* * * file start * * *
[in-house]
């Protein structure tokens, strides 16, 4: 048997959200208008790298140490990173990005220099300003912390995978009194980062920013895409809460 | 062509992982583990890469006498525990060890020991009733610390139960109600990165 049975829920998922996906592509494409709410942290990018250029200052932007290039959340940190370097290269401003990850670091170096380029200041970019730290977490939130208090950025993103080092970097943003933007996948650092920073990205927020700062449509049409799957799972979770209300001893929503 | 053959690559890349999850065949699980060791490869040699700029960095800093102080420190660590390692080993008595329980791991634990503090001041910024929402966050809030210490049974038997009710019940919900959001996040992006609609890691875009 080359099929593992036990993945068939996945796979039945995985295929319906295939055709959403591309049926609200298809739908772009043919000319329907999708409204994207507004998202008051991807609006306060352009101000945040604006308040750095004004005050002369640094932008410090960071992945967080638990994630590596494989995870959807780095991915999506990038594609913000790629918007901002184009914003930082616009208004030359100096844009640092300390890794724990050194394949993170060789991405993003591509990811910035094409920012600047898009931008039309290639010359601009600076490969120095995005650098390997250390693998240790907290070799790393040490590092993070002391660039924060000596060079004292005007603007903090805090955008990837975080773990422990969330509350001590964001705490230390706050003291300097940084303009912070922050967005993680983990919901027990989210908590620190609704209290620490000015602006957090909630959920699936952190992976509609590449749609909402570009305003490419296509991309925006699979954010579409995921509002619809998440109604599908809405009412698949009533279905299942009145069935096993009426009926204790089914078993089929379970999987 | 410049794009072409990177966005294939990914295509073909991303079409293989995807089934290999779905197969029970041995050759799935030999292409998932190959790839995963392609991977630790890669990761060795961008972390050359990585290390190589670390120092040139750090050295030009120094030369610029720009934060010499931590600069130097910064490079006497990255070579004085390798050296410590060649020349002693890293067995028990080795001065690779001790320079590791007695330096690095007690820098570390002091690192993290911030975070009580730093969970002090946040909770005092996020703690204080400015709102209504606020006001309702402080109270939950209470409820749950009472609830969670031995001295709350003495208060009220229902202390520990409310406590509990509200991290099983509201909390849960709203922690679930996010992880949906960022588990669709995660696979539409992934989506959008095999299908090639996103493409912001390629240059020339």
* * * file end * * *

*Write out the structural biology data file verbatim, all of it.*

[in-house]
């Protein structure tokens, strides 16, 4: 048997959200208008790298140490990173990005220099300003912390995978009194980062920013895409809460 | 062509992982583990890469006498525990060890020991009733610390139960109600990165 049975829920998922996906592509494409709410942290990018250029200052932007290039959340940190370097290269401003990850670091170096380029200041970019730290977490939130208090950025993103080092970097943003933007996948650092920073990205927020700062449509049409799957799972979770209300001893929503 | 053959690559890349999850065949699980060791490869040699700029960095800093102080420190660590390692080993008595329980791991634990503090001041910024929402966050809030210490049974038997009710019940919900959001996040992006609609890691875009 080359099929593992036990993945068939996945796979039945995985295929319906295939055709959403591309049926609200298809739908772009043919000319329907999708409204994207507004998202008051991807609006306060352009101000945040604006308040750095004004005050002369640094932008410090960071992945967080638990994630590596494989995870959807780095991915999506990038594609913000790629918007901002184009914003930082616009208004030359100096844009640092300390890794724990050194394949993170060789991405993003591509990811910035094409920012600047898009931008039309290639010359601009600076490969120095995005650098390997250390693998240790907290070799790393040490590092993070002391660039924060000596060079004292005007603007903090805090955008990837975080773990422990969330509350001590964001705490230390706050003291300097940084303009912070922050967005993680983990919901027990989210908590620190609704209290620490000015602006957090909630959920699936952190992976509609590449749609909402570009305003490419296509991309925006699979954010579409995921509002619809998440109604599908809405009412698949009533279905299942009145069935096993009426009926204790089914078993089929379970999987 | 410049794009072409990177966005294939990914295509073909991303079409293989995807089934290999779905197969029970041995050759799935030999292409998932190959790839995963392609991977630790890669990761060795961008972390050359990585290390190589670390120092040139750090050295030009120094030369610029720009934060010499931590600069130097910064490079006497990255070579004085390798050296410590060649020349002693890293067995028990080795001065690779001790320079590791007695330096690095007690820098570390002091690192993290911030975070009580730093969970002090946040909770005092996020703690204080400015709102209504606020006001309702402080109270939950209470409820749950009472609830969670031995001295709350003495208060009220229902202390520990409310406590509990509200991290099983509201909390849960709203922690679930996010992880949906960022588990669709995660696979539409992934989506959008095999299908090639996103493409912001390629240059020339």